Sunday, September 23, 2018
Free your comics
After years of keeping all my comic books safely wrapped up in the usual plastic bags, I've spent the last few weeks methodically going through the whole lot, and ripping them free, and putting them back into cardboard box storage without the offending plastic.
It's taken hours and hours to go through the whole lot and carefully remove them from the plastic, taking extra care not to get all that tape caught on the covers. Towards the end of this industrial effort, I just ended up ripping the bags apart around the comic, because I just ended up with thousands of useless bags – some of them 20 years old and already falling apart themselves. It took me ages to even find out if this huge pile of clear gunk was recyclable.
It's also been enormously satisfying. I should have done this years ago.
Comic books just look so much sexier when they're all unwrapped, the covers look better without going through a plastic filter and the individual comics I have stacked in the bookcase look like their own little pieces of art, not like something that is sealed away forever, never to be touched.
I'm far, far more likely to actually pick the comics up and read them if I don't have to worry about the tedium of the bag process. It's a tiny effort, keeping all these bags and boards and comics sorted, but it's still an unnecessary effort, and I'm trying to cut back on those.
These things are made to be consumed and enjoyed, so I'm consuming and enjoying them.
Whenever I got given an action figure as a kid – and I was all about the action figures – I would always rip it out of its container as soon as possible. The latest GI Joe or Walrus Man from the first Star Wars needed to breathe, he needed to flex some of those joints, or he'd never really come alive.
I never kept any figure in its box, never kpt anything in mint condition. The thought literally never even occurred to me, until much, much later in life. The thing was dead if it wouldn't move, but it would come alive as oon as it came out of that packaging.
It means that few of them survived for that long, because they would just be played to death, and if they were lucky, they might go out in a blaze of glory during the fireworks season, (the unlucky ones broke down into a mess of small parts that never added up to a hole, and are stuffed in a box that looks like Doctor Frankenstein's wet dreams). Many quickly lost an arm, although some proved surprisingly resilient – I still have Spock, Kirk and Ilia figures from the 1979 Star Trek film, all in one pace, although the blokes are showing some large bald patches as the paint wears thin. Relatively true to life, then.
But in general they were doomed the moment they were handed over to me. At least they lived for a while, instead of getting stuck in that suspended imagination.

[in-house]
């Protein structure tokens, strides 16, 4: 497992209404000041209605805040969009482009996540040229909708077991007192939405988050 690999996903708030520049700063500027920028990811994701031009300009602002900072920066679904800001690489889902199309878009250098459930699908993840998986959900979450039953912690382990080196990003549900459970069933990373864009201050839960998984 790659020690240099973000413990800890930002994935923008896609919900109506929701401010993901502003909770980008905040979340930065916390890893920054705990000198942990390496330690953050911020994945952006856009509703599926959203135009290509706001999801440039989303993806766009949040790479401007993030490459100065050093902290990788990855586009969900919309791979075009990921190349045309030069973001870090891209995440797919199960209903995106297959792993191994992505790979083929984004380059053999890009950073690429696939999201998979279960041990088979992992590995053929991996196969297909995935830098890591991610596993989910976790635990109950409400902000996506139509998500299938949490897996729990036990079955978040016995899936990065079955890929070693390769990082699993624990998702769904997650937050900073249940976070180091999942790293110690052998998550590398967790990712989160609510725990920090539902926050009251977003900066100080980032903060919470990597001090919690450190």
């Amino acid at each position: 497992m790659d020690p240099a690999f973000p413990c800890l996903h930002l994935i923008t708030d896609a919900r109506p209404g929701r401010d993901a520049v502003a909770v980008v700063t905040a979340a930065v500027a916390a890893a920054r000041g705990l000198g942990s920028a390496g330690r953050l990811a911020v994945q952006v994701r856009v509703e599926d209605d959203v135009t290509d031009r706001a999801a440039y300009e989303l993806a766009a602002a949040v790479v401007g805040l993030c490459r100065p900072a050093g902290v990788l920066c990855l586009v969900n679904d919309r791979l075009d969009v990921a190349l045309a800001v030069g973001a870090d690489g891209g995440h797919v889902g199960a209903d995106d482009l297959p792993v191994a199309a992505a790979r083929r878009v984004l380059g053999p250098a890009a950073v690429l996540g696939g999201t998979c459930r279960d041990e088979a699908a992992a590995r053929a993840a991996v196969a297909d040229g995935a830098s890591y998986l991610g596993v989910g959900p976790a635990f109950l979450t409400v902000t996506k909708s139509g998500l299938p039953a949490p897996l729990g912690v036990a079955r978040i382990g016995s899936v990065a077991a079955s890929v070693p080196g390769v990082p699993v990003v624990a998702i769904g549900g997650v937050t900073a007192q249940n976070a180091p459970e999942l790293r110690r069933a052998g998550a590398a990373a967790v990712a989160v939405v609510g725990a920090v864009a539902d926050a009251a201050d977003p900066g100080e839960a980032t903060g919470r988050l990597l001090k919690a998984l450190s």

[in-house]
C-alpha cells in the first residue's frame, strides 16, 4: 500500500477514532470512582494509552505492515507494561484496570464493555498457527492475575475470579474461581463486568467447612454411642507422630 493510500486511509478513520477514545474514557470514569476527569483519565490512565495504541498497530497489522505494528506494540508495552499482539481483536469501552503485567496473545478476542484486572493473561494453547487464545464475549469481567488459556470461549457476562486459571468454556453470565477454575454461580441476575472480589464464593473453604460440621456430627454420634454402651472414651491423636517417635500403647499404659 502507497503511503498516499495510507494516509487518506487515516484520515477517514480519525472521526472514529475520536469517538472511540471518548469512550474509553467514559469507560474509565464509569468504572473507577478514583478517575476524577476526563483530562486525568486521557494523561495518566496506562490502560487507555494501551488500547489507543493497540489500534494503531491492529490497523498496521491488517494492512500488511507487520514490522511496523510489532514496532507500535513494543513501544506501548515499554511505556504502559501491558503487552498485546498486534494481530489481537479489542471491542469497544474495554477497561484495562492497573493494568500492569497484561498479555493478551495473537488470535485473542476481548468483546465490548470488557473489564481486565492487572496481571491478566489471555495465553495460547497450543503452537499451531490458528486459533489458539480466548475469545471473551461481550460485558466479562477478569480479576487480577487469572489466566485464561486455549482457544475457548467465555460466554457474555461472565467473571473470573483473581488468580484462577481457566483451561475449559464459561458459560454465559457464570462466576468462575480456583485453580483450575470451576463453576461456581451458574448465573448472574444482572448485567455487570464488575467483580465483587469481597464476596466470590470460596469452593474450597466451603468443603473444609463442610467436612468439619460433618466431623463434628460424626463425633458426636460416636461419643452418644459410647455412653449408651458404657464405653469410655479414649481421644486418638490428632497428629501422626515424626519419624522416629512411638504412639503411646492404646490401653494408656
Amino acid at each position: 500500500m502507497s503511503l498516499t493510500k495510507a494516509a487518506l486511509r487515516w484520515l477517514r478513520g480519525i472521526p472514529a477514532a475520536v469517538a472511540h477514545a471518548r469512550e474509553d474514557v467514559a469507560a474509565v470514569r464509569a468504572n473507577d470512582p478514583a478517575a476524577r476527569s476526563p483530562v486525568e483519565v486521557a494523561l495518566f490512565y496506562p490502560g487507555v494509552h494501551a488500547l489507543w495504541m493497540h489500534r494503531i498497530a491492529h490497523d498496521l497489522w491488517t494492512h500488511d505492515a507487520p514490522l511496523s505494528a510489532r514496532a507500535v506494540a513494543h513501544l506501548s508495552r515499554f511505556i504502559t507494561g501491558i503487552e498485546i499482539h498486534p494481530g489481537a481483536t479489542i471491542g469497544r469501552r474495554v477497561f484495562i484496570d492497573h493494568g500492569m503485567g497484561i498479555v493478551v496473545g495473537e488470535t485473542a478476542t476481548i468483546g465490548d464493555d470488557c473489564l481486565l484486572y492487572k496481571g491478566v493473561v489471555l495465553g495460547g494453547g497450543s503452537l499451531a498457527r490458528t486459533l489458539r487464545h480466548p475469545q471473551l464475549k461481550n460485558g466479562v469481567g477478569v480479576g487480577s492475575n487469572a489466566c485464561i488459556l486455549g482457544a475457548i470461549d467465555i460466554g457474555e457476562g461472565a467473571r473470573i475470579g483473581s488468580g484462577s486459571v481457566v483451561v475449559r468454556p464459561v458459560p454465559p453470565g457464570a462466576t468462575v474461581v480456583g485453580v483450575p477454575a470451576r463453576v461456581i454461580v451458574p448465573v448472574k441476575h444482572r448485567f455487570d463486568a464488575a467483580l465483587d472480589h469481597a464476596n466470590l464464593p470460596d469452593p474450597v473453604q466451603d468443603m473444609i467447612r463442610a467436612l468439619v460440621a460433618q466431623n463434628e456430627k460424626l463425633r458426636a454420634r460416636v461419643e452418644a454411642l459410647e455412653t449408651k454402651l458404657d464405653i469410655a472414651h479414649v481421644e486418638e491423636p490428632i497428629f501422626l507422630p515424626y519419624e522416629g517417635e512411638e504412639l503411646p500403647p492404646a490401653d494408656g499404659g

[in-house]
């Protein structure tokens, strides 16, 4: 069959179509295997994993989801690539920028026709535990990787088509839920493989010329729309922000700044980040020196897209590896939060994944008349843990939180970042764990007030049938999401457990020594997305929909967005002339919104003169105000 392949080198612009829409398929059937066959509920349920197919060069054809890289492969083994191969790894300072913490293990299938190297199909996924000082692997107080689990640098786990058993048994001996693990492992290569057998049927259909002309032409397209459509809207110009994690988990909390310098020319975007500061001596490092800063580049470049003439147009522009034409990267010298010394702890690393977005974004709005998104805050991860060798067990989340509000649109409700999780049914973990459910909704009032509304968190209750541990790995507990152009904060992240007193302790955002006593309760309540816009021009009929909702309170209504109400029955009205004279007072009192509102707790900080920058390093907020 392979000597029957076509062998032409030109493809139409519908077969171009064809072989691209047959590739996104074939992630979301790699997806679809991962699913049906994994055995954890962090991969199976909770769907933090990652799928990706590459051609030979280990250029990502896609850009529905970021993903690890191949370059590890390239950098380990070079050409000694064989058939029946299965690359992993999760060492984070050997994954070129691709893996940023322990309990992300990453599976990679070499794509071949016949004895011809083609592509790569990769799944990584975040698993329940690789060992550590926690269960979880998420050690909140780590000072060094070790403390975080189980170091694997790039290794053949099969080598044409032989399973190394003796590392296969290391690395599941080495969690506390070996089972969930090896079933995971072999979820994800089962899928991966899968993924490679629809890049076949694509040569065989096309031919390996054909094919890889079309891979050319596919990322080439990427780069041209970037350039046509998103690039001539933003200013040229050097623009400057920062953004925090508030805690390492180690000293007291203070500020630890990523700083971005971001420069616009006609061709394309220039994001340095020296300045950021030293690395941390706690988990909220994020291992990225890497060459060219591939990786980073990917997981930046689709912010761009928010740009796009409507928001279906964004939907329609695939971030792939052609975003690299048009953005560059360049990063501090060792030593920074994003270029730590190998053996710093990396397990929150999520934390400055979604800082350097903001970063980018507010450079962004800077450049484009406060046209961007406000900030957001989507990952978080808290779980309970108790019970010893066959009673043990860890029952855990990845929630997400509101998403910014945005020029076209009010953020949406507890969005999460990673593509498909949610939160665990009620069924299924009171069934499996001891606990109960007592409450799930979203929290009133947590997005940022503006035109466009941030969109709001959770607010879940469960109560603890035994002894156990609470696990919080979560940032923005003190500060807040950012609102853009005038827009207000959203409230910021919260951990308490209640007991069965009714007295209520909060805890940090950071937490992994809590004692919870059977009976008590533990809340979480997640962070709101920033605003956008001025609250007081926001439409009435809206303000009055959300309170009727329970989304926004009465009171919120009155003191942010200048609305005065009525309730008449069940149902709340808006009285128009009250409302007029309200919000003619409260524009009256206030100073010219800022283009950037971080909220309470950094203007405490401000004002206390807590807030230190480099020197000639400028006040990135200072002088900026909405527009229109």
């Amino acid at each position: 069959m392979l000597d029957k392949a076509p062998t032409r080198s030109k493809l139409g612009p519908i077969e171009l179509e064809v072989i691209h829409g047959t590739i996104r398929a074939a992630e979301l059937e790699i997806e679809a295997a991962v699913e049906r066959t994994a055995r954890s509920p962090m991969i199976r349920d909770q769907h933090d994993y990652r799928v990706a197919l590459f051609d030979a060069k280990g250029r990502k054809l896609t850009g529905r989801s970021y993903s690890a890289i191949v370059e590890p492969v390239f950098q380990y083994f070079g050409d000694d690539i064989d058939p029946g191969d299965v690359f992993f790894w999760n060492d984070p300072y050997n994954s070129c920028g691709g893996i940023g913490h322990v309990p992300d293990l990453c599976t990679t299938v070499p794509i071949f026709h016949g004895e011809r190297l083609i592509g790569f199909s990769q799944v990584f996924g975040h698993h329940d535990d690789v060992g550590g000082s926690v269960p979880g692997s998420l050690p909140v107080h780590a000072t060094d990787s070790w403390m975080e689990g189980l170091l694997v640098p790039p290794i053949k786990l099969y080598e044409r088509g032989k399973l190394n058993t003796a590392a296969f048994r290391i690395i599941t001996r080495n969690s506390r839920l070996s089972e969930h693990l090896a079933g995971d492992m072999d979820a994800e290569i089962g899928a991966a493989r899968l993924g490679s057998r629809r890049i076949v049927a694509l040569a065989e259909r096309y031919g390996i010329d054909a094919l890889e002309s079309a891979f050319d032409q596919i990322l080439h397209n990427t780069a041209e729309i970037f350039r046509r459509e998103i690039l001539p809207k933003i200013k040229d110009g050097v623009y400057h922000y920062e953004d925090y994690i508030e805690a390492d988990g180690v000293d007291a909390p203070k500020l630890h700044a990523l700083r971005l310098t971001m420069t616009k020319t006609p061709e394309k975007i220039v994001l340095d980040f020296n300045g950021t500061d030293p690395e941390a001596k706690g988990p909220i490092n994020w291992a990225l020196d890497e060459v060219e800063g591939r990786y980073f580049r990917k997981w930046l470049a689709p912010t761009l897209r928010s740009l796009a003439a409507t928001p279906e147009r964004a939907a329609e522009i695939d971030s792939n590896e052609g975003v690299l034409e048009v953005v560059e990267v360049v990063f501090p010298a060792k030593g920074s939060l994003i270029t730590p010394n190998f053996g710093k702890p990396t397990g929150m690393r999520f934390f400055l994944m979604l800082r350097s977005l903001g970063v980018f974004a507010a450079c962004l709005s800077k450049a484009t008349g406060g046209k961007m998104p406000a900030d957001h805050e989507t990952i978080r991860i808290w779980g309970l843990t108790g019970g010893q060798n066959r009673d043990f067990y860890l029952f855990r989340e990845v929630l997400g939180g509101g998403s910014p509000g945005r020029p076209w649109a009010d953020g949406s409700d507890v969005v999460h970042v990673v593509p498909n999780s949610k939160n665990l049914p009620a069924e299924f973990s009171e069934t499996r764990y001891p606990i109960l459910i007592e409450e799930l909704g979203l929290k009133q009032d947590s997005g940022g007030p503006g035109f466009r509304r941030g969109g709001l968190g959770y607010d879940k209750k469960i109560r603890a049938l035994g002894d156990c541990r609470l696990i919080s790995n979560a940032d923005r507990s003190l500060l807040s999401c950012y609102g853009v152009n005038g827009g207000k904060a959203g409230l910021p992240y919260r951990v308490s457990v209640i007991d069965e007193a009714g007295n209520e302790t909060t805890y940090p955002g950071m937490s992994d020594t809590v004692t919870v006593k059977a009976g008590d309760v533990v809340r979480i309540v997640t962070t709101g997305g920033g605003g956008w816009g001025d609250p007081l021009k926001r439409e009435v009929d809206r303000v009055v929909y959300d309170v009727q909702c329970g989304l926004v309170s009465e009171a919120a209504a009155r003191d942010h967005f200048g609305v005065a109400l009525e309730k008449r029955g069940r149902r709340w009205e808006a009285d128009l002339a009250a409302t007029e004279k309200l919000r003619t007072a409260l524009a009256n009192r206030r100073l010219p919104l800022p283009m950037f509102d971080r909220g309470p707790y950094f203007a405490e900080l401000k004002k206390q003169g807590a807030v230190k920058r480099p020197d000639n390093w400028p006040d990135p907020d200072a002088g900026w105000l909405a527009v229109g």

Comic books didn't come in any container, and the thought of putting all of them into nice, safe bags never occurred to me for the longest time.
When I was young and every comic was a precious thing, I would read them over and over – odd comics like the last issue of Master Of Kung Fu, or Uncanny X-Men #154. It would be no use putting them away, because I would read them over and over again, every day for weeks and months, until they started falling apart from the constant handling.
I still have a lot of those ragged pieces of shit, all of which have lost their covers, and probably the first few pages as well. They're genuinely worthless, but I'm such a sentimental piece of shit that I'm never getting rid of them, no matter how rough they get.
By the time there were piles and piles of comics stacking up around me in my teenage bedroom, and they were all starting to get a bit tattered a few weeks after buying them, I started filing them away in bags. One of the first things I ever bought from a comic shop was 100 of those snug plastic covers and instantly stored away the very best comics, (you know, like 1990's Ghost Rider #1).
Still, putting them into a bag was more than enough. I never felt the urge to get them slabbed or graded or anything like that. That's fine for a certain kind of comic collector, but that's not for me. A grade 8.9 issue of Amazing Spider-Man #14 might be a goddamn art treasure when it's put up on the wall, but it's just as inert as a Cobra Commander who was never released from his packaging.
It's probably just because of the way I've always had my comics quickly deteriorate through over-reading, but I've never really gone to any huge effort to keep comics in mint condition – to the point where I kinda enjoy seeing the look of horror on my local comic shop owner's face when I stuff a bran new issue in the back pocket of my jeans.
I'm still annoyed if I spill my drink over some glorious double-page spread, and the pages rip apart after getting stuck together, but I like them a bit rough and ready – as if each crease has its own story.
My comics are all stored away in banana boxes, and have been for years. They're still the best for stacking and shelving away in the cupboard, and you can get a few hundred issues in each one. I don't obsessively re-read every single comic I buy every time, just once or twice before they go into this storage, so they don't need to go into bags to be protected, and they can all go.
A select few of them are still in bags, because they're already ragged and almost ruined, and at least the bag is keeping things together. The Excalibur comics that I read and reread and reread in 1989, and the Indiana Jones that I was deeply into a few years earlier wouldn't survive much longer outside some kind of protection.
But they're almost all been freed now, and just the physical act of freeing them has inspired me to dig back into things. I've got a pile of Eightball comics I haven't cracked open in years that I've just liberated, and it's past time to see how they hold up.